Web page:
Since the food 10 itself contains moisture, the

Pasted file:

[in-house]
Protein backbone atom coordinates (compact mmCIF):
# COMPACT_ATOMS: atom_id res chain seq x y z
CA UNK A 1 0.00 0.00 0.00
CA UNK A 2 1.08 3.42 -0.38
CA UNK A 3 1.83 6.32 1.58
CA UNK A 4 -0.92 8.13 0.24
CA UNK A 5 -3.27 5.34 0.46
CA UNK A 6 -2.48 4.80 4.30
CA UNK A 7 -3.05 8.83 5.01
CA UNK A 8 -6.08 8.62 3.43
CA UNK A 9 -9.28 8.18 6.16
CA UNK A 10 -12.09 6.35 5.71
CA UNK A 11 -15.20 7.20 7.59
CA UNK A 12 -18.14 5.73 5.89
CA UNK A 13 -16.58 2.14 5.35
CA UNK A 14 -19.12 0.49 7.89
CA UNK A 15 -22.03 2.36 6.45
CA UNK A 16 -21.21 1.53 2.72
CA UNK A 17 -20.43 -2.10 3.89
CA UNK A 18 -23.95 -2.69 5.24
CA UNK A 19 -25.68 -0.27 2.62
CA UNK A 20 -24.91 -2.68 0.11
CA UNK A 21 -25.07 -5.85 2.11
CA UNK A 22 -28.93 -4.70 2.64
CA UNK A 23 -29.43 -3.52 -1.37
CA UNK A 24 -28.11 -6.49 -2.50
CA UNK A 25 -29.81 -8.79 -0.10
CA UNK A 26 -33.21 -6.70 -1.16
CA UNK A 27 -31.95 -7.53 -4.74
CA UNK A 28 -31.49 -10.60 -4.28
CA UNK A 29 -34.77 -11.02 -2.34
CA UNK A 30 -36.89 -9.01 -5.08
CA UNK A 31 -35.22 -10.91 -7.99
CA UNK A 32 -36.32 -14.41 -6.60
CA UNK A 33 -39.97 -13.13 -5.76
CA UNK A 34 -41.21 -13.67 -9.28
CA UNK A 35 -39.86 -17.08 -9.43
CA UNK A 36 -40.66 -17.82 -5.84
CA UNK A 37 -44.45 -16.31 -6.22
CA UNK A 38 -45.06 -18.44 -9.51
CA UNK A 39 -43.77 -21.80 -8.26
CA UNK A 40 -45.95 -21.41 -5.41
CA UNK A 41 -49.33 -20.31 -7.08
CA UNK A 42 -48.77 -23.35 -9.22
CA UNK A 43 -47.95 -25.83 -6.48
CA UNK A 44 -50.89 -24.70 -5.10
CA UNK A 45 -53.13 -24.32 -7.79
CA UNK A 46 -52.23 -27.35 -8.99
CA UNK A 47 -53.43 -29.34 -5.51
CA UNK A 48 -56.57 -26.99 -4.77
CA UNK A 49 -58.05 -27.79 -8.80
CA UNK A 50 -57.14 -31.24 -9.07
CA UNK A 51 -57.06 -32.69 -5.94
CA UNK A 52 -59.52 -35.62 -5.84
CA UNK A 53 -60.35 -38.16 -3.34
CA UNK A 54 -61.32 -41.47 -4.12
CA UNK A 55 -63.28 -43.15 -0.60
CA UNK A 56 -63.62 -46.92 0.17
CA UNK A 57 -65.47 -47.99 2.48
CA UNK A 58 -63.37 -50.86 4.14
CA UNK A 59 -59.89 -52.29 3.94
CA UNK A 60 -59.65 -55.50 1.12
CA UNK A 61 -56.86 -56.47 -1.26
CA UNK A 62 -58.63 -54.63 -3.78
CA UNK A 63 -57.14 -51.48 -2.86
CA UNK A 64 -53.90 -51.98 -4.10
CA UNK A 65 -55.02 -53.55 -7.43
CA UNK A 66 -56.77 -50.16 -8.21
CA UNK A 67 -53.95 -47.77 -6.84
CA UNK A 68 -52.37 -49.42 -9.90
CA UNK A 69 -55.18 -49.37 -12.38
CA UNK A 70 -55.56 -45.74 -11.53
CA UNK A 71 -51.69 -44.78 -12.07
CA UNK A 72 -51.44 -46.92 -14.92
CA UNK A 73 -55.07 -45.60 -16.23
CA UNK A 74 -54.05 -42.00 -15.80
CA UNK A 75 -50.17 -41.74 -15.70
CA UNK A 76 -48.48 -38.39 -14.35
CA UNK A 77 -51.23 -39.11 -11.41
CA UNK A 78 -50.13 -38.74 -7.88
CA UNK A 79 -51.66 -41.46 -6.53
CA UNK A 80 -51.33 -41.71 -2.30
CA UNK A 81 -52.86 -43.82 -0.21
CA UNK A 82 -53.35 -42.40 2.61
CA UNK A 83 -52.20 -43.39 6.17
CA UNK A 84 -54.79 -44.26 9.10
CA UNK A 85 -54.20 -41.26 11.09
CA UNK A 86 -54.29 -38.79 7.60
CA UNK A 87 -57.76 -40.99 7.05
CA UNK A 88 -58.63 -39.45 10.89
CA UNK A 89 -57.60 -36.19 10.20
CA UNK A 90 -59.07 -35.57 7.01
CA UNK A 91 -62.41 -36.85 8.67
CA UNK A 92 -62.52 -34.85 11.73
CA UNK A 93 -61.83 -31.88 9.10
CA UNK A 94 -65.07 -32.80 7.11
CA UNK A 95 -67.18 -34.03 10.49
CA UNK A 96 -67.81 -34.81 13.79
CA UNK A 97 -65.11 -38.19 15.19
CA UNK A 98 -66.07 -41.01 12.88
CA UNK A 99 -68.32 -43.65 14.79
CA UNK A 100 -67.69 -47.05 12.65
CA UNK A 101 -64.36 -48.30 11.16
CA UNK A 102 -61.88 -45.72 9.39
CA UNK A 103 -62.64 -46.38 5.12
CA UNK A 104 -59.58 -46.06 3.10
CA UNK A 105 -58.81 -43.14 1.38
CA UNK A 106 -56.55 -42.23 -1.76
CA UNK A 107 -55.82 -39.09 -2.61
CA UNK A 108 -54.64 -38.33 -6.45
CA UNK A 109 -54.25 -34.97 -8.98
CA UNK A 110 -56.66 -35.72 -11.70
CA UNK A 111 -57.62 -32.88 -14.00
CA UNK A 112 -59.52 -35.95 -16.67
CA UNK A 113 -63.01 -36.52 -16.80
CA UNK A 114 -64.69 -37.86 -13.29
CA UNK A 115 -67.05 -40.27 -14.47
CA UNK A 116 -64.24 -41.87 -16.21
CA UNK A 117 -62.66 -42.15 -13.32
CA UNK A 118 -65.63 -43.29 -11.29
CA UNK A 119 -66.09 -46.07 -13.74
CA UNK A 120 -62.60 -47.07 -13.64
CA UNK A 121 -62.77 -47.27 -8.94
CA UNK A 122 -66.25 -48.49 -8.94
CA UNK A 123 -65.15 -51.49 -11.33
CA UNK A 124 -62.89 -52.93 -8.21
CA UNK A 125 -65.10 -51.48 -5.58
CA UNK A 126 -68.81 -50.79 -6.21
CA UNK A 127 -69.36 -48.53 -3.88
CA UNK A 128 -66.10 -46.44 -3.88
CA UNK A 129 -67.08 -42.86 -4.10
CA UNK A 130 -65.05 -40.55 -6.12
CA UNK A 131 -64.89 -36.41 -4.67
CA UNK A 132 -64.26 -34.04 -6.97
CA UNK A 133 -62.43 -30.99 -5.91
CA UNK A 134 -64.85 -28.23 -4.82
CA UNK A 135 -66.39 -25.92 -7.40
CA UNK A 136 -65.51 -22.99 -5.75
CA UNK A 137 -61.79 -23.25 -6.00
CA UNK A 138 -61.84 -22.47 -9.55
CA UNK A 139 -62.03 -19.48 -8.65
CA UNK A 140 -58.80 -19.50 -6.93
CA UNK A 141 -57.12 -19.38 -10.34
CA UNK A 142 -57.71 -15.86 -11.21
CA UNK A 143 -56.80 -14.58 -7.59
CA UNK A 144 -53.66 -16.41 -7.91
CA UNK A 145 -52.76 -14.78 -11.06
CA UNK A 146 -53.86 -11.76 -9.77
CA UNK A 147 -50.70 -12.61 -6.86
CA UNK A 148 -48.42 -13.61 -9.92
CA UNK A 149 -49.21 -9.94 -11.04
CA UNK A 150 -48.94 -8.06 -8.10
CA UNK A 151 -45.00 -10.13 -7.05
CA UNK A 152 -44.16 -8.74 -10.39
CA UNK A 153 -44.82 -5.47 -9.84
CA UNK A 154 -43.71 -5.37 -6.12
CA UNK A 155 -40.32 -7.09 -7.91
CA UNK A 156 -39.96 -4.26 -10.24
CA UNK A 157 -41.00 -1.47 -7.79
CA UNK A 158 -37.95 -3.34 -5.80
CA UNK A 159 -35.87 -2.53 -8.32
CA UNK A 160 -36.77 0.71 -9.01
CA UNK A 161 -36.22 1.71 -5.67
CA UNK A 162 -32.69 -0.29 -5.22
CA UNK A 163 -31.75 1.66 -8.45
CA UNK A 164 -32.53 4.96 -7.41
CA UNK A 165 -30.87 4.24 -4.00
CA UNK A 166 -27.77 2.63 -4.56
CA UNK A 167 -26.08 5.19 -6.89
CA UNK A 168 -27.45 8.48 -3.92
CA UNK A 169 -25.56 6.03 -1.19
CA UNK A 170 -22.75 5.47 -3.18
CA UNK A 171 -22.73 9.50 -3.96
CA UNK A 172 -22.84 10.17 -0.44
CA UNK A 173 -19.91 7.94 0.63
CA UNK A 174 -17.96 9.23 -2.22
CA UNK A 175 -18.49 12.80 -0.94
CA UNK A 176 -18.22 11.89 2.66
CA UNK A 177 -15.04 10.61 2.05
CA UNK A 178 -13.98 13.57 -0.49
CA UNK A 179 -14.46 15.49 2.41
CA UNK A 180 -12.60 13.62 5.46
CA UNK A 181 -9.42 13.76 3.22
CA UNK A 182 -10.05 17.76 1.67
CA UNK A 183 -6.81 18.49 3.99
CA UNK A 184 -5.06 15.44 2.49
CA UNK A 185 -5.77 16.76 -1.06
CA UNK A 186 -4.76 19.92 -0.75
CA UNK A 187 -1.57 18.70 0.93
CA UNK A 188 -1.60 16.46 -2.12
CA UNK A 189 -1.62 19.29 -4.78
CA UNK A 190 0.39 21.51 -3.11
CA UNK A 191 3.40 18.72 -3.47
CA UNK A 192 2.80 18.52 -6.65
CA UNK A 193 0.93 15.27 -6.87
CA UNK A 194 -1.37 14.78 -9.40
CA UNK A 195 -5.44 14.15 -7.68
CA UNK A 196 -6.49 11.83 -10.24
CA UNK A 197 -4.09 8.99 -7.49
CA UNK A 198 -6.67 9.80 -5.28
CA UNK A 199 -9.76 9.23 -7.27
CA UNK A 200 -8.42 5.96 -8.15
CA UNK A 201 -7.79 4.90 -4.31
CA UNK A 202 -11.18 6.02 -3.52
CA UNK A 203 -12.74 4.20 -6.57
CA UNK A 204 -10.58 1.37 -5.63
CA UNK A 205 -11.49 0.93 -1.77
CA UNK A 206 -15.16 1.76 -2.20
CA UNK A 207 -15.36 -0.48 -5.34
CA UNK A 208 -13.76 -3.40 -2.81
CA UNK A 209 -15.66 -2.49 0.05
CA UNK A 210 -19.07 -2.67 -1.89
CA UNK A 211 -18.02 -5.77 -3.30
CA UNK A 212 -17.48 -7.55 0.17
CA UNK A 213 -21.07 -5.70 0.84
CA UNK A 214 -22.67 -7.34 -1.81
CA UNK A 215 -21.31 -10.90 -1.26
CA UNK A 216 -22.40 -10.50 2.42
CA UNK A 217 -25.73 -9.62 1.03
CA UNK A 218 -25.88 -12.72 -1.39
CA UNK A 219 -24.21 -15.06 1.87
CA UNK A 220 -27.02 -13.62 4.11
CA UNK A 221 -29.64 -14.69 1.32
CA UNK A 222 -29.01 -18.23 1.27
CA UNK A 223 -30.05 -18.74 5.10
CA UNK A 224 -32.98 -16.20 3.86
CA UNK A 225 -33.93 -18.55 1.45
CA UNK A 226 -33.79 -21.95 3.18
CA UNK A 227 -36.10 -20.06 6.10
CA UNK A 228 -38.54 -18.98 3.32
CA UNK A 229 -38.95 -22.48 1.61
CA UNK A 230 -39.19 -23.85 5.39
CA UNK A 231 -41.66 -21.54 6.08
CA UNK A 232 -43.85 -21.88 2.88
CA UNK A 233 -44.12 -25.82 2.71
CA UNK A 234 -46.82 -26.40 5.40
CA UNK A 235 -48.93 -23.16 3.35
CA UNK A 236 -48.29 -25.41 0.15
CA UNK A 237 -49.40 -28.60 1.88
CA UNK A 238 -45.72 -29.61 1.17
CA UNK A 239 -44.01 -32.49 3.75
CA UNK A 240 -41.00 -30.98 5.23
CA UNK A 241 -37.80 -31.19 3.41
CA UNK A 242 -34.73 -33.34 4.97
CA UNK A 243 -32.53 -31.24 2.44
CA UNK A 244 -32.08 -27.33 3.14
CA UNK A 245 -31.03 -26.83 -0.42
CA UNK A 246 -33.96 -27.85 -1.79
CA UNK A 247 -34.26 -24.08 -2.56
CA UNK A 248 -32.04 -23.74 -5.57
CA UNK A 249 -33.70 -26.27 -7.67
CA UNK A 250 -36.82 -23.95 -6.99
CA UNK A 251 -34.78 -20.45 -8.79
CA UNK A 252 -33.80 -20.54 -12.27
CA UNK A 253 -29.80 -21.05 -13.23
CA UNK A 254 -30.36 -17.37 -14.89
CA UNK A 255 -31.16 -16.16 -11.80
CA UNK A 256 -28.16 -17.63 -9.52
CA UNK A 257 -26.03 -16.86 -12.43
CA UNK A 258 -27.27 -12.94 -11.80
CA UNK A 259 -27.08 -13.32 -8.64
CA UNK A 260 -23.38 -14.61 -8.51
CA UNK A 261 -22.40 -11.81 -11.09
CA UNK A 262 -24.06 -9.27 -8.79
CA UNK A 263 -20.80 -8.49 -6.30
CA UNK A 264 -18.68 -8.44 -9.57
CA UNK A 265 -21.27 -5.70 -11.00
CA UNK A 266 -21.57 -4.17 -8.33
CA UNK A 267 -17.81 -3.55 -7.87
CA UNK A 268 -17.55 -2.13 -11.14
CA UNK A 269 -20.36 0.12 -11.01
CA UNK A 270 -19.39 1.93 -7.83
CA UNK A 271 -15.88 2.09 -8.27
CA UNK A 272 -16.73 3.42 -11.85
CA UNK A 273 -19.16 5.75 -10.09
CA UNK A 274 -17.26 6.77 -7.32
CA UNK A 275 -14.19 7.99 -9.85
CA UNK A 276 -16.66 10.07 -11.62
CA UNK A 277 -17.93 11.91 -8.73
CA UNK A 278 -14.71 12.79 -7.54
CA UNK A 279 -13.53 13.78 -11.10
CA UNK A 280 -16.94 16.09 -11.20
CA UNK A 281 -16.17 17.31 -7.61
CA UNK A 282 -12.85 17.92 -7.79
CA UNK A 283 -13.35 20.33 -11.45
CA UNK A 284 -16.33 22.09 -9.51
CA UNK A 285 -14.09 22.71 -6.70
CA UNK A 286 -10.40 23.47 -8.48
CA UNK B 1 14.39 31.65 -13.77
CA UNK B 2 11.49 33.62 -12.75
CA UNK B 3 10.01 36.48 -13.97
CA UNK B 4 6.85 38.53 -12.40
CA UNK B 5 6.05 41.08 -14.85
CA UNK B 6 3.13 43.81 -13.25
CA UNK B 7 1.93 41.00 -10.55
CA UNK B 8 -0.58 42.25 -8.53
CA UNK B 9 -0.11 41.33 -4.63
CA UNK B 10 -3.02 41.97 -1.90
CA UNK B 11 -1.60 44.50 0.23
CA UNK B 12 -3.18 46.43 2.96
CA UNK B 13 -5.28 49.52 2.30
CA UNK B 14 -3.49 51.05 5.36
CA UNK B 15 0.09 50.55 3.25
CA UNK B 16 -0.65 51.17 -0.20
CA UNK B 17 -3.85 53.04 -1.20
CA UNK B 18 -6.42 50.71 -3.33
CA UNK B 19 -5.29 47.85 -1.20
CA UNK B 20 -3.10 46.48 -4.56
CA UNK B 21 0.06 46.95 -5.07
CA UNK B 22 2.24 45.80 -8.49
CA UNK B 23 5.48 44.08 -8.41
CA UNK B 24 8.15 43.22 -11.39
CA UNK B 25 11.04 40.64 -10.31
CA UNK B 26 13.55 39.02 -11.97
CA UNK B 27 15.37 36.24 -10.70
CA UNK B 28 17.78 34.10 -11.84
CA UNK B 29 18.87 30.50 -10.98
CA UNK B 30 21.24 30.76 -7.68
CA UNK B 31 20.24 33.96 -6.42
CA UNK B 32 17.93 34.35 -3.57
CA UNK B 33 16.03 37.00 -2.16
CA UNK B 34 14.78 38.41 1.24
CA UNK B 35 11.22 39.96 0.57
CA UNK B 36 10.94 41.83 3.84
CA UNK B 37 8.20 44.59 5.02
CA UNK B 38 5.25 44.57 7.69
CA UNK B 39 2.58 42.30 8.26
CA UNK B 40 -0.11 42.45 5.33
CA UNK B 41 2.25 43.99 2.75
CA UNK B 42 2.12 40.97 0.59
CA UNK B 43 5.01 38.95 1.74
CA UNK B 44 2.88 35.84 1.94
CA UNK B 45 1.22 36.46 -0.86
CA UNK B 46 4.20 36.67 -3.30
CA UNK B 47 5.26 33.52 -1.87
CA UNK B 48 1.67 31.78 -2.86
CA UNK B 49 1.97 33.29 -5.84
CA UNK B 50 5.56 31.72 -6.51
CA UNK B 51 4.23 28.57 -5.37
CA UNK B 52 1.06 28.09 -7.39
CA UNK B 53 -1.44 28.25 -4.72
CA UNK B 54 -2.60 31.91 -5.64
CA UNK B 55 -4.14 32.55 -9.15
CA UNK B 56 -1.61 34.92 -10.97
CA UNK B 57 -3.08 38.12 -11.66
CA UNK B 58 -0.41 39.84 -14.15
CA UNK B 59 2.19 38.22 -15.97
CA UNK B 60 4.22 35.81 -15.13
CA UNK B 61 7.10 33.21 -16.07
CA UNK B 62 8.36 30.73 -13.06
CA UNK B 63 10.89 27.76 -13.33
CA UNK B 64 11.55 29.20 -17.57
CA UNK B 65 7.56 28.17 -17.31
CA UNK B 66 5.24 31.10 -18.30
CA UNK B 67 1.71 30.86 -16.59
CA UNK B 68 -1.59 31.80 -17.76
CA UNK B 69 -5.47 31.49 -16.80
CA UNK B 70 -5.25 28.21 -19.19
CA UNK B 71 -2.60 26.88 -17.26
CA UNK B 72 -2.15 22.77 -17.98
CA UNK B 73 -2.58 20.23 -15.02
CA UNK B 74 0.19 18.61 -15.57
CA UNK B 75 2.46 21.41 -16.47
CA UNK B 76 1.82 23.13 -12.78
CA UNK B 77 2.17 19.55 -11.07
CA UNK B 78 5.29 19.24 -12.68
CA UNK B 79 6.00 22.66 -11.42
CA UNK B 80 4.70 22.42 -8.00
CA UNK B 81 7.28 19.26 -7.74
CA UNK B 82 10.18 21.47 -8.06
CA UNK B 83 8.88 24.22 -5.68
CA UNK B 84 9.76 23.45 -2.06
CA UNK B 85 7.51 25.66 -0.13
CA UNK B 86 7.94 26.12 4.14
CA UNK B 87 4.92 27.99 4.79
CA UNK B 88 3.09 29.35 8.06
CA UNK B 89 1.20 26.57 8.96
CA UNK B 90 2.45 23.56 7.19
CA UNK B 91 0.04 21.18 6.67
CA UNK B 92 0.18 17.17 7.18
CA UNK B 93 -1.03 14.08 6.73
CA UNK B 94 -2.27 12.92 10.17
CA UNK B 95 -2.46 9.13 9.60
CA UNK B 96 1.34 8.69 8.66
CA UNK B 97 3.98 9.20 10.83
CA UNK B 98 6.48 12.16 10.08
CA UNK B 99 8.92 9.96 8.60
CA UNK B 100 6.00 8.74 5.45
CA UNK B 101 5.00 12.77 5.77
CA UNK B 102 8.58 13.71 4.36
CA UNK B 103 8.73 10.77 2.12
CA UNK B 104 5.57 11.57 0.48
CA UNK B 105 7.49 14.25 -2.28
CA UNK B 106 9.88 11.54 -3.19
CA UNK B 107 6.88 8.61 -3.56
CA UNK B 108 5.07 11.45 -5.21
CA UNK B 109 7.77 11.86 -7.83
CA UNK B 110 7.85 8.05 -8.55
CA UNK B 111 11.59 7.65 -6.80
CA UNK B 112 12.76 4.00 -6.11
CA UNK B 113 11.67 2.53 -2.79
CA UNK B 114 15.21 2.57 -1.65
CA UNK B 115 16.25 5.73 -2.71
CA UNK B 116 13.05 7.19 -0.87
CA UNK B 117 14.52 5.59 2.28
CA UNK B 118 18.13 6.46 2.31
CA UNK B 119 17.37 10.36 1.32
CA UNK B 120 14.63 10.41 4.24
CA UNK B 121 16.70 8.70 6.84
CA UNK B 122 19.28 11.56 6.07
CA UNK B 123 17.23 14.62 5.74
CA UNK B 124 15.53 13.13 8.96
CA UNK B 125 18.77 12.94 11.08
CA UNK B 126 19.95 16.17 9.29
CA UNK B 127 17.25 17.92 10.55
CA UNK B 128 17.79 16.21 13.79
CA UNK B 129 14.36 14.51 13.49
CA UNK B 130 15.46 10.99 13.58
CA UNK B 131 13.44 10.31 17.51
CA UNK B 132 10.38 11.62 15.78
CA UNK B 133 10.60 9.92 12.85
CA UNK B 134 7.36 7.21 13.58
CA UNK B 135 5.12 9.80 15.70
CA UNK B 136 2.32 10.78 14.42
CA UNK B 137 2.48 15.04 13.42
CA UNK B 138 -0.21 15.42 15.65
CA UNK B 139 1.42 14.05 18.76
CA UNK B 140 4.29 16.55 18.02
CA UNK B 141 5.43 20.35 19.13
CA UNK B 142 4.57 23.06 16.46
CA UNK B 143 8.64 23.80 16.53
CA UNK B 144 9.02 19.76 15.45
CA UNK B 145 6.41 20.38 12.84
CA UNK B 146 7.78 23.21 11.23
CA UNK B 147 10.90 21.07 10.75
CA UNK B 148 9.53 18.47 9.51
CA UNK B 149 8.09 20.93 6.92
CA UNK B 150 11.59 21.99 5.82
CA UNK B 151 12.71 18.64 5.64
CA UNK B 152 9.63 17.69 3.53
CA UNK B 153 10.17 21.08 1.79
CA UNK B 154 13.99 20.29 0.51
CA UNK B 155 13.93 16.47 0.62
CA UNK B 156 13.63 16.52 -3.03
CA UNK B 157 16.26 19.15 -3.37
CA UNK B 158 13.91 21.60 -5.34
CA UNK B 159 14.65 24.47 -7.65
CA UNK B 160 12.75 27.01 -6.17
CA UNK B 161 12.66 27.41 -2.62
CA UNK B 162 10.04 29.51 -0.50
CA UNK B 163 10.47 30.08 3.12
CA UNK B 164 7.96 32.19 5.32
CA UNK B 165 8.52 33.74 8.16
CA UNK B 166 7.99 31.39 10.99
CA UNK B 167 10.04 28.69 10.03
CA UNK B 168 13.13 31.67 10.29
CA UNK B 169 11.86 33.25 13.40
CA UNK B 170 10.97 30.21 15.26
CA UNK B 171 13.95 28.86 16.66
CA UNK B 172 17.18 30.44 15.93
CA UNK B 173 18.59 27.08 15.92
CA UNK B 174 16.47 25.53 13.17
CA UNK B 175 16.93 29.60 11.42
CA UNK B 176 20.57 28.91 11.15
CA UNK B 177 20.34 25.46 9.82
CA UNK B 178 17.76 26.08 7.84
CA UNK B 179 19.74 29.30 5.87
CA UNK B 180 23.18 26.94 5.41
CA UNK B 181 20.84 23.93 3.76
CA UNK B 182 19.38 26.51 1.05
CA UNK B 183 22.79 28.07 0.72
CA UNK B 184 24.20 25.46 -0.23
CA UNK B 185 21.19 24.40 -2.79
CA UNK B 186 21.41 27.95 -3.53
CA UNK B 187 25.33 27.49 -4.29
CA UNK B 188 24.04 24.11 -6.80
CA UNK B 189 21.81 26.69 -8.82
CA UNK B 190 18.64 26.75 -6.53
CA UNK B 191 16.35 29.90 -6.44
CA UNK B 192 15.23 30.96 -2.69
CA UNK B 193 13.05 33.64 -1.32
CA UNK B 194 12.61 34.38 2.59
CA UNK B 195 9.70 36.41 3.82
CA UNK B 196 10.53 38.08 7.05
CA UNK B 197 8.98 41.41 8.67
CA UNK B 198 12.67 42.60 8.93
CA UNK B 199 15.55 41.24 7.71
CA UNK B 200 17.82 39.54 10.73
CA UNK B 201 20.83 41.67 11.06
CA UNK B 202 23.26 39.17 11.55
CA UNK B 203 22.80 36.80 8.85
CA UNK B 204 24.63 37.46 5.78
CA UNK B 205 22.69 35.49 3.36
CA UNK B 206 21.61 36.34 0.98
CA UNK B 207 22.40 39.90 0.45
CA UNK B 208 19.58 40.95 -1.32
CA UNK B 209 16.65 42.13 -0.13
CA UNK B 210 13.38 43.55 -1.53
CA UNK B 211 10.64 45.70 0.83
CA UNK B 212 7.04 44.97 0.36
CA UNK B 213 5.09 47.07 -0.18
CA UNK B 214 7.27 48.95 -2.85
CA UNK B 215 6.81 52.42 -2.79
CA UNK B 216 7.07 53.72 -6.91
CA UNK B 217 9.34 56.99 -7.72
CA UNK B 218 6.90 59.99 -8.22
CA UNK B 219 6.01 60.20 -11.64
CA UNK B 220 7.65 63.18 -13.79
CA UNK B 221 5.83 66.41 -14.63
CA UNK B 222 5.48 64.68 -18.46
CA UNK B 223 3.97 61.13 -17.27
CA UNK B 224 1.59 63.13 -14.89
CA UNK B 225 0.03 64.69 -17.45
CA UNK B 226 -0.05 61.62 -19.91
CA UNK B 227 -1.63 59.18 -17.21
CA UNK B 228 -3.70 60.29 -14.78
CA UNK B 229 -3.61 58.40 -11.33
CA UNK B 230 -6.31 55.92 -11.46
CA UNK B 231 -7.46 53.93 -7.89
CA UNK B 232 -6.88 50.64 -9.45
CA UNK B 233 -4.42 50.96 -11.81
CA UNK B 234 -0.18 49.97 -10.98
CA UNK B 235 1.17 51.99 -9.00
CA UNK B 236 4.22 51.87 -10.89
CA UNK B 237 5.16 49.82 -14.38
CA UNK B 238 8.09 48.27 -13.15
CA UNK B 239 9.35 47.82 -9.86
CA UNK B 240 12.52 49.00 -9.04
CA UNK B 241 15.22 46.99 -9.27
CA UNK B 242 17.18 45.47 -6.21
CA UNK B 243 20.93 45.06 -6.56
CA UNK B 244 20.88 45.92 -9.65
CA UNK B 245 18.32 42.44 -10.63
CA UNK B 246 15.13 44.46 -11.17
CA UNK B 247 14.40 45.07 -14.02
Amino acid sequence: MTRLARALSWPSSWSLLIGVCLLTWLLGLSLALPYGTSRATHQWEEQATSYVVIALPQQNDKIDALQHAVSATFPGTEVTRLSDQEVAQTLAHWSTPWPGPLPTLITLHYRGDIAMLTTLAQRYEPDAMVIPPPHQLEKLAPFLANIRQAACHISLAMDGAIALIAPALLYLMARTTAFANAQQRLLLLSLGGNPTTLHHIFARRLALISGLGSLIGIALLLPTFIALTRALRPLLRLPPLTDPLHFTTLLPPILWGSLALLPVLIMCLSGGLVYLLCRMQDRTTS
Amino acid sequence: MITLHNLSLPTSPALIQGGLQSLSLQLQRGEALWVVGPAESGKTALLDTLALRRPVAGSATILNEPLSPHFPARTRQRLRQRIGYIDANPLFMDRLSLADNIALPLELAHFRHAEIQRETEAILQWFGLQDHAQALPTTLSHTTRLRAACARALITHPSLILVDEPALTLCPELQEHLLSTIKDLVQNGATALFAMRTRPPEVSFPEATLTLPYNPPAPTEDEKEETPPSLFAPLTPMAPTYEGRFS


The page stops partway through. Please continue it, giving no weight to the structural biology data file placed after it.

microwave energy is instantaneously coupled to the food material 10 in the container 11 while they are in the process tunnel 21. Temperatures at much higher than 212 F. can be generated in the material 10 inside the container 11 without the material giving off steam, since everything is held under high pressure below the boiling point of water at that pressure. Typical pressures are in a range of 10 to 50 p.s.i.g. For example, the chamber inside the tank 21 may be pressurized to a 20 p.s.i. gauge pressure, and the product 10 may then be heated in the oven to 260 to 280 F. without giving off steam. As a result, the food material 10 remains almost the same in appearance and shape as when it is introduced into the tunnel 21. The sterilizing time may The conveyor passes through the microwave tunnel 21 at such a rate of speed and over such a length of path that the desired sterilization at the desired pressure and temperature is achieved. When the conveyor 15 leaves the process tunnel 21 through the safety water jacket 26, it then goes on to a cooling unit 30. In FIGS. 1, 3 and 5, the cooling unit 30 is shown in the same tank 16, as the sterilizer and, in effect, it will always be in the same pressure vessel, although in actual construction the tank 16 may resemble two tanks connected together by a small conduit or may have any other structure that will get the desirable result.